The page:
Travel ban…

    Aug 11, 2015

Ottawa Citizen – Ian MacLeod
Stephen Harper’s travel ban won’t apply to fighters against ISIL

At first, diplomats, aid workers and journalists were excepted from the travel ban.  Now it seems that the so called ‘good guy,’ one who fights against ISIL would be added to the exceptions.  The travel ban proposes to make the travel a criminal offence punishable by 10 years in jail but Craig Forcese, a national security law scholar who has been a leading critic of the government’s anti-terror policies, says the exceptions make the whole issue far more complex and likely ineffective, if not also illegal.  Harper has conceded that the proposed new law would apply to first generation immigrants and refugees from these same countries who simply want to visit families.   Related article:  Toronto Star: Bruce Campion-Smith    Proposed ‘terror tourism’ ban might not be legal, says expert   Related article: Toronto Star – Michelle Shephard   A reality check on ‘terror tourism’: analysis    Related article:  Toronto Star – Editorial (Aug. 11, 2015)  Harper hits cynical low with vow to end ‘terror tourism’    Related article: Globe and Mail – Gloria Calloway    Harper vows to ban travel to terror havens if re-elected

 BC Tyee – David Beers
Harper, Serial Abuser of Power: The Evidence Compiled – The Tyee’s full, updated list of 70 Harper government assaults on democracy and the law

This article, though obviously hugely partisan, merits inclusion here for the most unusual perspective on the legal and policy of the Conservative government’s record.  Compiled by the Tyee’s Managing Editor David Beers with help from the paper’s staff and readers, the 70 ‘offences’ or in the paper’s words “abuses,” are enumerated and documented.  The Tyee first published a list of 59 such abuses and then invited readers to add to those the paper may have missed, resulting in eleven more and a total of seventy.

 CBC News
Ottawa-Carleton Detention Centre cuts security corners due to staff shortage: union

There have been more lockdowns this year to date than the entire 2014 and guard union officials are suggesting that shortage of guards is at the heart of the problem with physical exhaustion causing in turn a willingness to cut corners on security and safety.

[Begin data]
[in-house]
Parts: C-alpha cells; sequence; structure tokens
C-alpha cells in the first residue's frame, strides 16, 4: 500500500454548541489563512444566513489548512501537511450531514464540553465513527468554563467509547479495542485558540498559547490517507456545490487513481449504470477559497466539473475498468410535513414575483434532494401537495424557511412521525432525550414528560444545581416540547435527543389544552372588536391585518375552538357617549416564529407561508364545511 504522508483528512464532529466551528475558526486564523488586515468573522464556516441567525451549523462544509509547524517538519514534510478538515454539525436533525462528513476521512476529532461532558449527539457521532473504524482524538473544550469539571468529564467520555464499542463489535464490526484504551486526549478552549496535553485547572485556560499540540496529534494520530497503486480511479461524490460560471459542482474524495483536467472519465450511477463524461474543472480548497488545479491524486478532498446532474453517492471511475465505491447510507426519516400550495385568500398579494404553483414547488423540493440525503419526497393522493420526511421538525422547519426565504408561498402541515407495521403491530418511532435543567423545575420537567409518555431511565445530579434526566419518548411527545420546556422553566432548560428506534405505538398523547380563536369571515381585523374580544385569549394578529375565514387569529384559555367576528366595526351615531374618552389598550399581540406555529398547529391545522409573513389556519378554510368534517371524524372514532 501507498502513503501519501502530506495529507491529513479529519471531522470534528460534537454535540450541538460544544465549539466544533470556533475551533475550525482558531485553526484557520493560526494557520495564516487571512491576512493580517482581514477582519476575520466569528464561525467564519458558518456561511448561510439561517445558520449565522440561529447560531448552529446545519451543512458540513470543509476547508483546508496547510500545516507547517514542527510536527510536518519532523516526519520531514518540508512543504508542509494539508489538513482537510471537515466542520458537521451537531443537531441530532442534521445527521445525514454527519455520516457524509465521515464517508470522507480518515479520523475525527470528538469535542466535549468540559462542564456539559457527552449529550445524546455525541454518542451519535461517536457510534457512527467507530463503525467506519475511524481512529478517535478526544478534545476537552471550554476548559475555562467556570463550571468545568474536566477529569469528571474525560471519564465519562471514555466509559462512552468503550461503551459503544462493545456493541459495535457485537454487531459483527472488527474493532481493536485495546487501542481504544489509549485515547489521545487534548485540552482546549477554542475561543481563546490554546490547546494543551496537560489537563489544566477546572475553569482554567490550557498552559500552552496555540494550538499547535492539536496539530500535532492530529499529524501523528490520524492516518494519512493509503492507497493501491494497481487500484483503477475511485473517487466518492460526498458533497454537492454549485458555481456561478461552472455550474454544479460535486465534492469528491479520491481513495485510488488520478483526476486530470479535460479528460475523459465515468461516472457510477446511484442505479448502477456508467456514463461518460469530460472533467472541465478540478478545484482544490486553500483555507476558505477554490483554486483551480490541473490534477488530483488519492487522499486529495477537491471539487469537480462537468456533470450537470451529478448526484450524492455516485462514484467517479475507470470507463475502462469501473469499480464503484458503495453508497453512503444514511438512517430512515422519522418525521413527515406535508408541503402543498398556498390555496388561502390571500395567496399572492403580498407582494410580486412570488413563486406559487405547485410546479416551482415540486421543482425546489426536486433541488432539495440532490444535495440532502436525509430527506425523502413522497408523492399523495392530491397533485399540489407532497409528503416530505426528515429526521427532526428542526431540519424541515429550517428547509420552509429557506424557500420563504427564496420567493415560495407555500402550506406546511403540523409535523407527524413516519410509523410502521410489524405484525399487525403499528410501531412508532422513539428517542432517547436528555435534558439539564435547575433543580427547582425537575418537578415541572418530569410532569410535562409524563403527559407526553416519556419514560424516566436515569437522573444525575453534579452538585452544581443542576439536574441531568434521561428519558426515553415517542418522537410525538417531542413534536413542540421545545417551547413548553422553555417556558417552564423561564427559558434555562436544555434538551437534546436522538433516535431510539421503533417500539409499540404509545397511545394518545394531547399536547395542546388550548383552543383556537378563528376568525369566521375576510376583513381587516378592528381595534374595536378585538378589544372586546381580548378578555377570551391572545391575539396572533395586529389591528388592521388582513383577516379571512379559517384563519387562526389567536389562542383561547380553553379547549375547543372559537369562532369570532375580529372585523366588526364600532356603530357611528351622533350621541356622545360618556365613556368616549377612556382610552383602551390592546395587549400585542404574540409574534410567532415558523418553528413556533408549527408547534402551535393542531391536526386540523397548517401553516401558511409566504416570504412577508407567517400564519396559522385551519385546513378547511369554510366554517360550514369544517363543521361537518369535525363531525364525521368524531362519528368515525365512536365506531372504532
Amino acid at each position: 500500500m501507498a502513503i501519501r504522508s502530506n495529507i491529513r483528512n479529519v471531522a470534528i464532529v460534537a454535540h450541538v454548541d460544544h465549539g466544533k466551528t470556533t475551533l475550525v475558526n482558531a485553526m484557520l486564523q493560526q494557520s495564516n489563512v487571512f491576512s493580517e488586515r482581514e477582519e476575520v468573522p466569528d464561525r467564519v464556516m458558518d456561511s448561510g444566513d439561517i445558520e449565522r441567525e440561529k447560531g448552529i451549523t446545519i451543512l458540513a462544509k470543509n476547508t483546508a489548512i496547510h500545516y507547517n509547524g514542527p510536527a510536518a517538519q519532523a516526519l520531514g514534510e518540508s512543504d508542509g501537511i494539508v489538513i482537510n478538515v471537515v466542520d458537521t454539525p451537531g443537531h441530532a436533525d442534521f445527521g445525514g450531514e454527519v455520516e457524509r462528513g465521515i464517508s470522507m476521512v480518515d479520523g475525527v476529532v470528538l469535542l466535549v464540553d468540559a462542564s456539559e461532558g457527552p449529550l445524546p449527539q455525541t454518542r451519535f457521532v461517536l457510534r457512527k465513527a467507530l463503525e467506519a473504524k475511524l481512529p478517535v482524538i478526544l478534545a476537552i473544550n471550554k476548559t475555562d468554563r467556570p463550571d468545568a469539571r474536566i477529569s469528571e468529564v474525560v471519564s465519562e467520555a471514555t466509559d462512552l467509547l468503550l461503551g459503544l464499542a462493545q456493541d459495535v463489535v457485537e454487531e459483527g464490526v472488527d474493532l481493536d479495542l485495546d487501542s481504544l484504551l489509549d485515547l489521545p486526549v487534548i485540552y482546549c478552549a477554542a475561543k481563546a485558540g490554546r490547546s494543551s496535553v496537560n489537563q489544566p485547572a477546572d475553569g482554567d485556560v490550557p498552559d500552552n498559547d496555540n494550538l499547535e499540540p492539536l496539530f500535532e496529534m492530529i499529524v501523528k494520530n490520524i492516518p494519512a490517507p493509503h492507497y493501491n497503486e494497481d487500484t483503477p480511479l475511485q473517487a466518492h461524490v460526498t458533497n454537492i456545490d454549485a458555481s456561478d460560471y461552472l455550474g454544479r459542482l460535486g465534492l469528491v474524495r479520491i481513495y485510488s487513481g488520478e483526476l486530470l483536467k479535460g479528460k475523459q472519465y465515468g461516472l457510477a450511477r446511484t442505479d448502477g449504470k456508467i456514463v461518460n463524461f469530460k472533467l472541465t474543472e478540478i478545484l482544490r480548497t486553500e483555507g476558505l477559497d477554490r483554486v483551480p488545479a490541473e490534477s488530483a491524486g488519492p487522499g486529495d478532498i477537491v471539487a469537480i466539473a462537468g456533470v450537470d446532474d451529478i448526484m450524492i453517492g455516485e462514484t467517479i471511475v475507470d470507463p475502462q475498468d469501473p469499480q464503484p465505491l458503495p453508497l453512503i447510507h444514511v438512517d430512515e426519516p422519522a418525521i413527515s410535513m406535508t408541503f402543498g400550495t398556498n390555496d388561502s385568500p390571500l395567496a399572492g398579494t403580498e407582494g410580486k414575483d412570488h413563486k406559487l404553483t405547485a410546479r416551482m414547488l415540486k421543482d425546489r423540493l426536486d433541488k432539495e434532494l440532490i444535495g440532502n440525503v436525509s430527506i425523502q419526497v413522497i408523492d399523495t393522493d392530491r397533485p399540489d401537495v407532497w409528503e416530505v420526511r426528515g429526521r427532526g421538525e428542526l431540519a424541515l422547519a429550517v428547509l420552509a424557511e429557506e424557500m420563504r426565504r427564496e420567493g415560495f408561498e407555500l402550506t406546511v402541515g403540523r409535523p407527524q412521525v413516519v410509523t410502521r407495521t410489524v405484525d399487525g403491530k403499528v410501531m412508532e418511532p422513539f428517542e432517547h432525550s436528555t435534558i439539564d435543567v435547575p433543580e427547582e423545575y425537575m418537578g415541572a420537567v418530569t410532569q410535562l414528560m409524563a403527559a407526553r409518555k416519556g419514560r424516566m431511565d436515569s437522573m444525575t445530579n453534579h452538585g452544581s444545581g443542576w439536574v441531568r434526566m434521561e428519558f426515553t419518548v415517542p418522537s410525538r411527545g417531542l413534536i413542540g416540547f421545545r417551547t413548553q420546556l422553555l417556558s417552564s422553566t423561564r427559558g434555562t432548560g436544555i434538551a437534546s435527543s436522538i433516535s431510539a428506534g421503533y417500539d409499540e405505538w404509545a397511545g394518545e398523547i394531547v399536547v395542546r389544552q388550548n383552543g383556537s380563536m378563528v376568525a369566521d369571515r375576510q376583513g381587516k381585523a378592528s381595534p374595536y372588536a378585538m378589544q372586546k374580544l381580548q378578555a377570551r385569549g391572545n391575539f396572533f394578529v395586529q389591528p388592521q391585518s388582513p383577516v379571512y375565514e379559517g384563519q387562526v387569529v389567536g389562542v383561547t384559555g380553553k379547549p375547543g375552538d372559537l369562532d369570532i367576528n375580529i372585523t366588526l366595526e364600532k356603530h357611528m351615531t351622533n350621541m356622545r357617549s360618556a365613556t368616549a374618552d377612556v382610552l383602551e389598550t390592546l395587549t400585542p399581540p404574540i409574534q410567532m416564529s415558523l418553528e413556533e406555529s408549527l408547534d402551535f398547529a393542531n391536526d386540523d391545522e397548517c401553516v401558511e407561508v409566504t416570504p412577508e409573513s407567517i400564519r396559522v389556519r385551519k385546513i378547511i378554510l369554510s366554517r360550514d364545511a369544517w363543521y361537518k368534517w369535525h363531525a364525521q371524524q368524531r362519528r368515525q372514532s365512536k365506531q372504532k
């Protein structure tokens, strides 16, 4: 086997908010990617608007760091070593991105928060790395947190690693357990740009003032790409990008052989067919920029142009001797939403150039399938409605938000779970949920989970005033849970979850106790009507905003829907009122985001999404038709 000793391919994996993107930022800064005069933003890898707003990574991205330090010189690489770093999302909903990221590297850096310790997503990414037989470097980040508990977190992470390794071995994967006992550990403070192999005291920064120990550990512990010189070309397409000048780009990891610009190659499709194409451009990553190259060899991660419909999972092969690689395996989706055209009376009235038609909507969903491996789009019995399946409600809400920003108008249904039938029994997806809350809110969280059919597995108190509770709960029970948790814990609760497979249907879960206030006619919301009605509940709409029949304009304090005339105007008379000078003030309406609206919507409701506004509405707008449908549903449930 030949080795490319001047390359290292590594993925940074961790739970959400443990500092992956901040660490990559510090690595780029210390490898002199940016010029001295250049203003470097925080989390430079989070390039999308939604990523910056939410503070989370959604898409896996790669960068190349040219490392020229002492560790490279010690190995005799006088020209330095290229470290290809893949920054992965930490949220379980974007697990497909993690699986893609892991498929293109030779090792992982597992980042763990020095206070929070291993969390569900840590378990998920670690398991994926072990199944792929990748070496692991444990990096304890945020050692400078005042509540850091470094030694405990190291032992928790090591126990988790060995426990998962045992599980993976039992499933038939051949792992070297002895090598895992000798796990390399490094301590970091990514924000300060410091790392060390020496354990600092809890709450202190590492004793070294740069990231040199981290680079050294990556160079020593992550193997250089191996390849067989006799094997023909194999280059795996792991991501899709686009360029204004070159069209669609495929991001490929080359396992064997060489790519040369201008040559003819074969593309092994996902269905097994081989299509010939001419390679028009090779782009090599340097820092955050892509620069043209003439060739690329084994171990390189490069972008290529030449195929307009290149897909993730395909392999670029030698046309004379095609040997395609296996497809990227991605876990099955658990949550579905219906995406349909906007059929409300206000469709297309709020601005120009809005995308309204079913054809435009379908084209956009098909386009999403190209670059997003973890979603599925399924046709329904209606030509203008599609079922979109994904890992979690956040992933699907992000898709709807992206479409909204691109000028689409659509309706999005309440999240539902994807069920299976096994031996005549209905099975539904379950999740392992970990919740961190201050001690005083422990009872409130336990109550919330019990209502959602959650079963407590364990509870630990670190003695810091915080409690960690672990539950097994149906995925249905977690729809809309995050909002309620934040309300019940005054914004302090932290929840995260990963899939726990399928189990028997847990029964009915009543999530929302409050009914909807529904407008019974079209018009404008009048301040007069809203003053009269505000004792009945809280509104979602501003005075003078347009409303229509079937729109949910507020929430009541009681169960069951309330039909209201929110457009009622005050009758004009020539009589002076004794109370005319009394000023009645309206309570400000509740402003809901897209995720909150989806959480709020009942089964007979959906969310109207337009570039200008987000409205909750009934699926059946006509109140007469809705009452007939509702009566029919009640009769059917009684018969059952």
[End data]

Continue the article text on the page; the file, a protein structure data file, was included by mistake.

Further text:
Ottawa Sun – Solomon Friedman
Embrace a collaborative approach to justice: Defence lawyer

The Frank Gervais case heard last week is not over yet, Gervais was the man who dressed in military uniform with medals and false claims of service record in the military. The case was resolved in a RJ approach in which a retired major from the army accompanied Gervais on a tour of the military cemetery.  The officer concluded that there was great admiration rather than maliciousness at the heart of the behaviour and Gervais was sentenced to a year’s probation.  The case has prompted wondering about why so many cases are only considered resolved when there is severe punishment meted out by the justice system.   Related article: CBC News     Franck Gervais case effectively allowed victim, offender to repair harm

 Toronto Star
Canadian company charged with selling $78m in fake drugs – Canada Drugs Ltd. of Winnipeg indicted in U.S. on smuggling, money laundering and conspiracy charges.

Avastin is a cancer treatment drug approved by the US Federal Drug Administration when manufactured under proper conditions.  In this case, Health Canada suspended the company which bought in third countries, shipped to the US and required payment in Barbados.  In some cases the drugs were counterfeit and without medical ingredients. (US) – Robert Winters
Violent Extremism and Its Roots in the U.S. Corrections System

The article is a look at the potential for radicalization of inmates in prisons throughout the US and in those prison camps for terrorist established by the military.  Inmates are angry, experiencing a personal crisis on incarceration, and, like gang involvement, looking for protection within the prison environment.  These terrorist prisons, said one expert, is like attending terrorist university.  Sound familiar?   Related article: Houston Chronicle (US) – William R. Kelly    Crime isn’t the problem. The system is the problem

 Huffington Post (US) – Matt Ferner
Man Who Was Serving Life In Prison For Marijuana To Be Set Free – Jeff Mizanskey’s last crime involved just six pounds of pot

A man serving a life sentence under the state’s three strikes law is to be given parole shortly.  Convicted in a police sting in 1993, Mizanskey, who has already served two decades in prison, was sentenced under Missouri’s three strike law which was itself repealed last year.  None of Mizanskey’s offences involved violence.  Estimates on the costs of the prohibition of marijuana are elusive but currently put at $10 – $20 billion per year.

 Restorative Justice Council (UK) – Garry Shewan, Manchester Police
A Business Case for Restorative Justice and Policing  

This is a 15 page pdf that looks at a business case for the use of RJ at all levels.  The outline report looks at the history of RJ, the use of RJ, the victims and offenders, the effectiveness of RJ, the impact on recidivism, and RJ in youth justice.  The report, in focused outline, touches on almost all aspects of RJ as currently practiced in the UK and may be a helpful document, written by a policeman, to anyone involved in rationalizing RJ work.